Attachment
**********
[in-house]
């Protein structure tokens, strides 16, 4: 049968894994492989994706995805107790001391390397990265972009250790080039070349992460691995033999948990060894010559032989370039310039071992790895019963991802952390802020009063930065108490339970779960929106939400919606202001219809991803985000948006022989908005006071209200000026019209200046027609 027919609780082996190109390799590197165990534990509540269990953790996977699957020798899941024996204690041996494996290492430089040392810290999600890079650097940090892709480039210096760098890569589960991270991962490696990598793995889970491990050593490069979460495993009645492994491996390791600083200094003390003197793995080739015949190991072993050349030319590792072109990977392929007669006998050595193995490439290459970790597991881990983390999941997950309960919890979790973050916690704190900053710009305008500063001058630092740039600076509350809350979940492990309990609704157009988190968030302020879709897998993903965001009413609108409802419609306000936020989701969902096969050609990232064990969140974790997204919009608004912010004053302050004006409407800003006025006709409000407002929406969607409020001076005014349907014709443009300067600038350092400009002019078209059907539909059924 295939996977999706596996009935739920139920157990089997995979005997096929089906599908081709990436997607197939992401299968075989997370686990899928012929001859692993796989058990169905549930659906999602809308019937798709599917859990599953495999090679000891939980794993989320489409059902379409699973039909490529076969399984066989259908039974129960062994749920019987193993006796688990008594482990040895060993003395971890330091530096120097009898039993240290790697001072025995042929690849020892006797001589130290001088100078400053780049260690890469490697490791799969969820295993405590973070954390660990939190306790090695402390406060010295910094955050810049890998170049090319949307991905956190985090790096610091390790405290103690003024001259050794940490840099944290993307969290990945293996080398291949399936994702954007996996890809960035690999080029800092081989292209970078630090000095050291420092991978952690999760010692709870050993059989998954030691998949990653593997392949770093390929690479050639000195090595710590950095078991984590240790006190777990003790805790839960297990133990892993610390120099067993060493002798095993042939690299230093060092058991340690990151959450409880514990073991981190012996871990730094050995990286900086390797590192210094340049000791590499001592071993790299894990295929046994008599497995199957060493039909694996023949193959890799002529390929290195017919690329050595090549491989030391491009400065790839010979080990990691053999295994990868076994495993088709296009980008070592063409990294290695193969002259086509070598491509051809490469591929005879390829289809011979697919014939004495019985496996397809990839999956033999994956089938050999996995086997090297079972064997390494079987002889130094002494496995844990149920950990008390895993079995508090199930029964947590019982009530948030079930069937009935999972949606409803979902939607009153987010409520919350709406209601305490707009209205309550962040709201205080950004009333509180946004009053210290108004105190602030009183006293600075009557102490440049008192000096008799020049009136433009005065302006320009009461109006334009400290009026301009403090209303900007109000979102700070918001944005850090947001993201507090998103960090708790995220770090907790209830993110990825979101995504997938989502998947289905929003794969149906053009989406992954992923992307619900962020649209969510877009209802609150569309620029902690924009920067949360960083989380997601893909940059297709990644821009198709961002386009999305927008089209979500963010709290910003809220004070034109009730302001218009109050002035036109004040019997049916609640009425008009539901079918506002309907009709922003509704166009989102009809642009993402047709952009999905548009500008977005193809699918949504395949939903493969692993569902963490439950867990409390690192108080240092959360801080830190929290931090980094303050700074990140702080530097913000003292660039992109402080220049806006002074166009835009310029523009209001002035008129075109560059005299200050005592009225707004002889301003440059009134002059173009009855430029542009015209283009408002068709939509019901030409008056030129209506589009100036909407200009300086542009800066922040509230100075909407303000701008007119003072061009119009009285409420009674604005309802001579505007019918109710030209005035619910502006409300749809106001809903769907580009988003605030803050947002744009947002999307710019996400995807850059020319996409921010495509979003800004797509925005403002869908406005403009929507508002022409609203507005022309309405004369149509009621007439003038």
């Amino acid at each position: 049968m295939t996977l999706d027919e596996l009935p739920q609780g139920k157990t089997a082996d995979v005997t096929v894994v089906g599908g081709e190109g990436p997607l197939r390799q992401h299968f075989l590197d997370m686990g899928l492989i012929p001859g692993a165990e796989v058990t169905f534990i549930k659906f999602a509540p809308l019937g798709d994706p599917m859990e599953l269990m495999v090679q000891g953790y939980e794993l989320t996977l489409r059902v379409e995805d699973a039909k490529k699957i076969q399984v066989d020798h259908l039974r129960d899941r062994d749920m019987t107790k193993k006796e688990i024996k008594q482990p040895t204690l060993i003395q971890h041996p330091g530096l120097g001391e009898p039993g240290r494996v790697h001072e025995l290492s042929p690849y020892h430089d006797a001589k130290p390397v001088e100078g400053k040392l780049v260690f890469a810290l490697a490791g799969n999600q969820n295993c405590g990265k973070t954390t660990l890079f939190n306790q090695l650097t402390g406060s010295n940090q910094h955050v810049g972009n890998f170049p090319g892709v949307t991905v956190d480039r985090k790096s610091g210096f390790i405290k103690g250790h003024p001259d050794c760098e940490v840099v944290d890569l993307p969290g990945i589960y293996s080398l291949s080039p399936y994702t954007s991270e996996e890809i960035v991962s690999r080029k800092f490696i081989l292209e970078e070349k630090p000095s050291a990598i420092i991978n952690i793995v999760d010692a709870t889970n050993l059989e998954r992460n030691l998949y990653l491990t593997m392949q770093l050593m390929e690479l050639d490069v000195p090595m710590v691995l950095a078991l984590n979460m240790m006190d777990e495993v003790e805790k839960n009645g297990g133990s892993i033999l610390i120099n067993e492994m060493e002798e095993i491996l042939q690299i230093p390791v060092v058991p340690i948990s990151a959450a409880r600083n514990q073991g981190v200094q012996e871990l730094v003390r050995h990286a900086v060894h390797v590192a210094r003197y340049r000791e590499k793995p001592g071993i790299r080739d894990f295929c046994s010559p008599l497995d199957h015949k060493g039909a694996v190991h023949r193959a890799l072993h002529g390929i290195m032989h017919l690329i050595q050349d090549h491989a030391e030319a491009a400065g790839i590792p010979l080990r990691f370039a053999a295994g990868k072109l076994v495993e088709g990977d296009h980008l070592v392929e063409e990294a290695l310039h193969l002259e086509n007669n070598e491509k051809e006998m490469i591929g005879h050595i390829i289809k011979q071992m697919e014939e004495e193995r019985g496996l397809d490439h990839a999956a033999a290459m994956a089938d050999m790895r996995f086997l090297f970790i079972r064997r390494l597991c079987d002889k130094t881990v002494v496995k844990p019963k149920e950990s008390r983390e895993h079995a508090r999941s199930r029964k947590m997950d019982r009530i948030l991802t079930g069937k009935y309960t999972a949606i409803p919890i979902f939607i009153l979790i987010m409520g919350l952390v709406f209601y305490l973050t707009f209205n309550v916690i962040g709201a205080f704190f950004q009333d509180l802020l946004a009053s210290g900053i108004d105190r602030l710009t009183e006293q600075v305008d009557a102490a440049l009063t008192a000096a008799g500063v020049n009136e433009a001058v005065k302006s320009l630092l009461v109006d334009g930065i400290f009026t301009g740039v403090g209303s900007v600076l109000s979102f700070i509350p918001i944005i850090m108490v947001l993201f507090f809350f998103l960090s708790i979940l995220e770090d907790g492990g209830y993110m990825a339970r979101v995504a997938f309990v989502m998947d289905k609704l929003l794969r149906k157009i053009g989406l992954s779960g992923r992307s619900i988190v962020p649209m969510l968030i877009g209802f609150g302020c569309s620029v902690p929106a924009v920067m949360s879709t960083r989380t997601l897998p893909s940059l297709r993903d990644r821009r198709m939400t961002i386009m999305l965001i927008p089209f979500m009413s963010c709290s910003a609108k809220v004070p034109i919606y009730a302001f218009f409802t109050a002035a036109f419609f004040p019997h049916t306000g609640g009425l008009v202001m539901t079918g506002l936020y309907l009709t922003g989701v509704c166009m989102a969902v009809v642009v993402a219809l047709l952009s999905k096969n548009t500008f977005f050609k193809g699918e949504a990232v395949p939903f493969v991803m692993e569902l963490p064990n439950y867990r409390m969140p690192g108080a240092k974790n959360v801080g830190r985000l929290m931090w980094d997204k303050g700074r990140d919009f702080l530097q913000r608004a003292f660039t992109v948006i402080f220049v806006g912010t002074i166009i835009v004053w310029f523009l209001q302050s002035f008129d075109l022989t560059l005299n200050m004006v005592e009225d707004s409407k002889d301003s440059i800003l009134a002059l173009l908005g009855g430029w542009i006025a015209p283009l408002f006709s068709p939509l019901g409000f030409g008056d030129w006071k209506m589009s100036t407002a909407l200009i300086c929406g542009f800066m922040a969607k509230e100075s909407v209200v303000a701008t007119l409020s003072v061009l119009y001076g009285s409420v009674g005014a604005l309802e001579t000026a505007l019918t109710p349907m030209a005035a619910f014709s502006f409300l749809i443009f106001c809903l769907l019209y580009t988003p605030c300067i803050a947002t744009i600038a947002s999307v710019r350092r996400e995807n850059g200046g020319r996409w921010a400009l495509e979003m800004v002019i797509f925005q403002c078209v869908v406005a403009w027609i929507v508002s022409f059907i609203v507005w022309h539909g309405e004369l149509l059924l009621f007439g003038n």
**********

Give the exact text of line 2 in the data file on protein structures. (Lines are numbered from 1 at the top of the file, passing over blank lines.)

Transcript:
């Protein structure tokens, strides 16, 4: 049968894994492989994706995805107790001391390397990265972009250790080039070349992460691995033999948990060894010559032989370039310039071992790895019963991802952390802020009063930065108490339970779960929106939400919606202001219809991803985000948006022989908005006071209200000026019209200046027609 027919609780082996190109390799590197165990534990509540269990953790996977699957020798899941024996204690041996494996290492430089040392810290999600890079650097940090892709480039210096760098890569589960991270991962490696990598793995889970491990050593490069979460495993009645492994491996390791600083200094003390003197793995080739015949190991072993050349030319590792072109990977392929007669006998050595193995490439290459970790597991881990983390999941997950309960919890979790973050916690704190900053710009305008500063001058630092740039600076509350809350979940492990309990609704157009988190968030302020879709897998993903965001009413609108409802419609306000936020989701969902096969050609990232064990969140974790997204919009608004912010004053302050004006409407800003006025006709409000407002929406969607409020001076005014349907014709443009300067600038350092400009002019078209059907539909059924 295939996977999706596996009935739920139920157990089997995979005997096929089906599908081709990436997607197939992401299968075989997370686990899928012929001859692993796989058990169905549930659906999602809308019937798709599917859990599953495999090679000891939980794993989320489409059902379409699973039909490529076969399984066989259908039974129960062994749920019987193993006796688990008594482990040895060993003395971890330091530096120097009898039993240290790697001072025995042929690849020892006797001589130290001088100078400053780049260690890469490697490791799969969820295993405590973070954390660990939190306790090695402390406060010295910094955050810049890998170049090319949307991905956190985090790096610091390790405290103690003024001259050794940490840099944290993307969290990945293996080398291949399936994702954007996996890809960035690999080029800092081989292209970078630090000095050291420092991978952690999760010692709870050993059989998954030691998949990653593997392949770093390929690479050639000195090595710590950095078991984590240790006190777990003790805790839960297990133990892993610390120099067993060493002798095993042939690299230093060092058991340690990151959450409880514990073991981190012996871990730094050995990286900086390797590192210094340049000791590499001592071993790299894990295929046994008599497995199957060493039909694996023949193959890799002529390929290195017919690329050595090549491989030391491009400065790839010979080990990691053999295994990868076994495993088709296009980008070592063409990294290695193969002259086509070598491509051809490469591929005879390829289809011979697919014939004495019985496996397809990839999956033999994956089938050999996995086997090297079972064997390494079987002889130094002494496995844990149920950990008390895993079995508090199930029964947590019982009530948030079930069937009935999972949606409803979902939607009153987010409520919350709406209601305490707009209205309550962040709201205080950004009333509180946004009053210290108004105190602030009183006293600075009557102490440049008192000096008799020049009136433009005065302006320009009461109006334009400290009026301009403090209303900007109000979102700070918001944005850090947001993201507090998103960090708790995220770090907790209830993110990825979101995504997938989502998947289905929003794969149906053009989406992954992923992307619900962020649209969510877009209802609150569309620029902690924009920067949360960083989380997601893909940059297709990644821009198709961002386009999305927008089209979500963010709290910003809220004070034109009730302001218009109050002035036109004040019997049916609640009425008009539901079918506002309907009709922003509704166009989102009809642009993402047709952009999905548009500008977005193809699918949504395949939903493969692993569902963490439950867990409390690192108080240092959360801080830190929290931090980094303050700074990140702080530097913000003292660039992109402080220049806006002074166009835009310029523009209001002035008129075109560059005299200050005592009225707004002889301003440059009134002059173009009855430029542009015209283009408002068709939509019901030409008056030129209506589009100036909407200009300086542009800066922040509230100075909407303000701008007119003072061009119009009285409420009674604005309802001579505007019918109710030209005035619910502006409300749809106001809903769907580009988003605030803050947002744009947002999307710019996400995807850059020319996409921010495509979003800004797509925005403002869908406005403009929507508002022409609203507005022309309405004369149509009621007439003038």